When the counter/oscillator U2 is reset, pin 15 goes low which releases the oscillator section of the counter/oscillator U2, i.e., pins 9, 10 and 11. In addition, when pin 15 goes low, the disabling circuit 82 is activated. Specifically, the capacitor C5 is discharged which pulls down the base of the transistor Q1 such that it is switched into the conducting state. Because the transistor Q1 is in the conducting state, the inverting input and output of the operational amplifier U1A is shorted which decreases its gain towards zero and essentially shuts down the operational amplifier U1A. Because the operational amplifier U1A is temporarily not amplifying, the noise created by the motor 50 and detected by the microphone 58 will not retrigger the counter/oscillator U2.

When the counter/oscillator U2 is reset by the comparator 76 output signal, the oscillator output signal is generated at pin 6 of the counter/oscillator U2. The oscillator output signal is characterized by four voltage pulses as described above. The first pulse of t he oscillator output signal switches the transistor Q2 into the conducting state. When the transistor Q2 is in the conducting state, the transistor Q3 also switches into the conducting state which switches the motor 50 on. At the end of the first pulse of the oscillator output signal the transistors Q2 and Q3 switch off which switches the motor 50 off. The transistors Q2 and Q3 and the motor 50 are switched on and off three more times before pin 15 again goes positive. Thus, the counter/oscillator U2 generates 4 cycles at pin 6 to switch the transistors Q2 and Q3 and the motor 50 on and off 4 times.

At the end of the oscillator output signal, i.e., after the motor 50 has switched on and off four times, pin 15 of the counter/oscillator U2 goes high. This switches the oscillator section off which pulls pin 6 low and leaves the motor 50 off. Furthermore, the anode of the diode D1 goes high which causes the capacitor C5 of the disabling circuit 82 to charge up through the resistor R5. After approximately 0.5 seconds, the capacitor C5 begins to be charged up by the leakage current of the transistor Q1 which begins to pull the base of the transistor Q1 high. The transistor Q1 is switched into the nonconducting state after approximately 10 or more seconds. After the approximately 10 or more seconds, the audio amplifier 74 is restored to its maximum set gain when the transistor Q1 is in the nonconducting state. When the transistor Q1 is in the nonconducting state the operational amplifier U1A is restored and snoring can again retrigger the counter/oscillator U2. The approximately 10 or more second delay insures that the residual noise from the motor 50 is gone before the audio amplifier 74 is turned back on. Furthermore, the delay insures that noise made by the snoring person in adjusting or rolling to a different sleeping position does not retrigger the counter/oscillator U2. The delay is controlled by the values of the capacitor C5 and the base current of the transistor Q1.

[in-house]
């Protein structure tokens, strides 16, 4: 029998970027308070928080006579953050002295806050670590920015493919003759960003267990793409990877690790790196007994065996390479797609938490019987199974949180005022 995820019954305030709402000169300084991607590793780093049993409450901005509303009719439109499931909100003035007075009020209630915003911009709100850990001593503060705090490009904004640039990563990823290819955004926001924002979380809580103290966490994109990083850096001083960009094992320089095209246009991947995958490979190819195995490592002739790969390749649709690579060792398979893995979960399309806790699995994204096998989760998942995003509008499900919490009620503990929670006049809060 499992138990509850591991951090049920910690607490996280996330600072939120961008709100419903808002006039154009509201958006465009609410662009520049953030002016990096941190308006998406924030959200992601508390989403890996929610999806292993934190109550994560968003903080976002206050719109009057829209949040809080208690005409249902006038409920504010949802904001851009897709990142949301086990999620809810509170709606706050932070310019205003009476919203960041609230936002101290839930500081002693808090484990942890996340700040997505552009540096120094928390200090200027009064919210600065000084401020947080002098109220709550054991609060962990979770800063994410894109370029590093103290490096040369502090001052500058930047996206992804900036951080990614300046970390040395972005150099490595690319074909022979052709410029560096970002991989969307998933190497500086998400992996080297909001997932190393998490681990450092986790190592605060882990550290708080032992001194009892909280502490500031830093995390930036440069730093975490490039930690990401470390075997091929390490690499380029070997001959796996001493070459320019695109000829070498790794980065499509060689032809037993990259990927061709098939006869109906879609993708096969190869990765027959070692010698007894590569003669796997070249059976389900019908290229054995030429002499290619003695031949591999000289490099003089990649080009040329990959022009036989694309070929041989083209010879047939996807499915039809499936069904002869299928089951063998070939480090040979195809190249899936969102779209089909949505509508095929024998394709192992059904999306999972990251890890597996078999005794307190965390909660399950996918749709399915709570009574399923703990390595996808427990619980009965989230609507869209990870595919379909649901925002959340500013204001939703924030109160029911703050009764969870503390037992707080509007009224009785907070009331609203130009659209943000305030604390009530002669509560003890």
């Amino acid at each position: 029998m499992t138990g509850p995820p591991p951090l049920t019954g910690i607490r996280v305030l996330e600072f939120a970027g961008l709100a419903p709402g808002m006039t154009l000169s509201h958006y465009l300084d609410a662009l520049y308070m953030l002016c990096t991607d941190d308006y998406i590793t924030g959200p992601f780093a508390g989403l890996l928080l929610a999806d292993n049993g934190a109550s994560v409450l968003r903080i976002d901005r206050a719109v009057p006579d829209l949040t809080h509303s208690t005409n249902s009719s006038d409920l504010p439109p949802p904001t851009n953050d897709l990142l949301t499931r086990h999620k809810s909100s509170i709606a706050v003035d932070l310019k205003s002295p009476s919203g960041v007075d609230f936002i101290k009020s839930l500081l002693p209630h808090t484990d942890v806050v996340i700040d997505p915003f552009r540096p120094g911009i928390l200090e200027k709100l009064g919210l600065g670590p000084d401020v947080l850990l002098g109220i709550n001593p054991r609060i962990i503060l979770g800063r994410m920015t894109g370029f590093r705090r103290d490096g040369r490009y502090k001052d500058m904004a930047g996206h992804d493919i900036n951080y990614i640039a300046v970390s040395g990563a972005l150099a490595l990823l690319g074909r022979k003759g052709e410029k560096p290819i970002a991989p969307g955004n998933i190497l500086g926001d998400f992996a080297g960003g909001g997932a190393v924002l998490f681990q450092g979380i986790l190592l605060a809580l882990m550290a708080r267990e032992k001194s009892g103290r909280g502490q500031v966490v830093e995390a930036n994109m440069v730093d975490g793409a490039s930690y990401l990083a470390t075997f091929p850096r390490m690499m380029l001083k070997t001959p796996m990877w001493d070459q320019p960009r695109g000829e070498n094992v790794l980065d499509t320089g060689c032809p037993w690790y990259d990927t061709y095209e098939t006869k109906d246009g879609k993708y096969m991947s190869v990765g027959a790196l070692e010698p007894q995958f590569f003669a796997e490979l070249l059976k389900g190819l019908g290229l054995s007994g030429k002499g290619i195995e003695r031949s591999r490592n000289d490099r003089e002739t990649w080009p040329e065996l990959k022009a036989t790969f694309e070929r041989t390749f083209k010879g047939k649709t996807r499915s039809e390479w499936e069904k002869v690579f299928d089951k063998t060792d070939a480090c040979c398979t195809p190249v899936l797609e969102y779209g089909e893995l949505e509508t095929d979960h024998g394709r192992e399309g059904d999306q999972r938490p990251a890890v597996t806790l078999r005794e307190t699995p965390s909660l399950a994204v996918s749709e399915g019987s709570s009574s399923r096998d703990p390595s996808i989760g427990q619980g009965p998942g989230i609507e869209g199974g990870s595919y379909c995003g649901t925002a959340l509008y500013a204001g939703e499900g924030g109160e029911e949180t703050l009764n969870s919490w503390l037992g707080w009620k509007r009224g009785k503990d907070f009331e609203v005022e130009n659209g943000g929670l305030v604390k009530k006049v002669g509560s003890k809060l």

As mentioned above, the variable resistor VR1 adjusts the gain, and thus the sensitivity, of the operational amplifier U1A. Maximum gain, i.e., maximum sensitivity, occurs when the variable resistor VR1 is set for its full 1 MΩ resistance. At maximum gain the predetermined level of snoring that will activate the counter/oscillator U2 is low such that quiet snores will activate the counter/oscillator U2. Minimum gain, i.e., minimum sensitivity, occurs when the variable resistor VR1 is set for zero resistance. When the variable resistor VR1 is set for zero resistance, the total resistance of the feed back loop of the operational amplifier U1A is only 10 KΩ, i.e., the value of the resistor R4. Therefore, when the variable resistor VR1 is set for zero resistance, the gain of the operational amplifier U1A is approximately 1% of the maximum gain and the predetermined level of snoring that will activate the counter/oscillator U2 is high. It follows that the range of the sensitivity control 38, i.e., the variable resistor VR1, is 100 to 1 (at about 100 Hz, as will be discussed below) which gives the user a wide sensitivity range.

FIGS. 12A, 12B, and 12C illustrate the frequency response of the operational amplifier U1A when the variable resistor VR1 is set for maximum gain, 50% gain, and 1% gain, respectively. The low frequency response is controlled by the value of the capacitor C1. If the value of the capacitor C1 is increased the apparatus 20 is more sensitive to lower frequency sounds.